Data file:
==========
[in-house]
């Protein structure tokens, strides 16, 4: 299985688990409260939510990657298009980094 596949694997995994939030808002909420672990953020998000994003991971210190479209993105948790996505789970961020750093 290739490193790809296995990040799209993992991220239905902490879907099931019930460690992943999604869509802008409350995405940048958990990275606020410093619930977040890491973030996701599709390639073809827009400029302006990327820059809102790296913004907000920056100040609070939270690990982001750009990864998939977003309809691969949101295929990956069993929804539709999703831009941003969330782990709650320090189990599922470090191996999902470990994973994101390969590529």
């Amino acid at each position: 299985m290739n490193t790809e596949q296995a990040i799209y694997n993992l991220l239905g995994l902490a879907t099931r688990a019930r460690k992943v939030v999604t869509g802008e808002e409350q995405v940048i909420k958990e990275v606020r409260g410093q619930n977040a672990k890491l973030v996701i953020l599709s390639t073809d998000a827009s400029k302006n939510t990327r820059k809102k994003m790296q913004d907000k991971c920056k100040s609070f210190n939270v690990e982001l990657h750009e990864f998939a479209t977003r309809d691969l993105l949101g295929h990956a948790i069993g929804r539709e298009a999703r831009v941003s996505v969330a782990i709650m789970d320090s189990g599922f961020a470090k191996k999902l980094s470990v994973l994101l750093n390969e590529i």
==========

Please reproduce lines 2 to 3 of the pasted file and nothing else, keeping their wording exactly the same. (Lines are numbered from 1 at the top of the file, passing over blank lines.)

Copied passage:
């Protein structure tokens, strides 16, 4: 299985688990409260939510990657298009980094 596949694997995994939030808002909420672990953020998000994003991971210190479209993105948790996505789970961020750093 290739490193790809296995990040799209993992991220239905902490879907099931019930460690992943999604869509802008409350995405940048958990990275606020410093619930977040890491973030996701599709390639073809827009400029302006990327820059809102790296913004907000920056100040609070939270690990982001750009990864998939977003309809691969949101295929990956069993929804539709999703831009941003969330782990709650320090189990599922470090191996999902470990994973994101390969590529």
């Amino acid at each position: 299985m290739n490193t790809e596949q296995a990040i799209y694997n993992l991220l239905g995994l902490a879907t099931r688990a019930r460690k992943v939030v999604t869509g802008e808002e409350q995405v940048i909420k958990e990275v606020r409260g410093q619930n977040a672990k890491l973030v996701i953020l599709s390639t073809d998000a827009s400029k302006n939510t990327r820059k809102k994003m790296q913004d907000k991971c920056k100040s609070f210190n939270v690990e982001l990657h750009e990864f998939a479209t977003r309809d691969l993105l949101g295929h990956a948790i069993g929804r539709e298009a999703r831009v941003s996505v969330a782990i709650m789970d320090s189990g599922f961020a470090k191996k999902l980094s470990v994973l994101l750093n390969e590529i």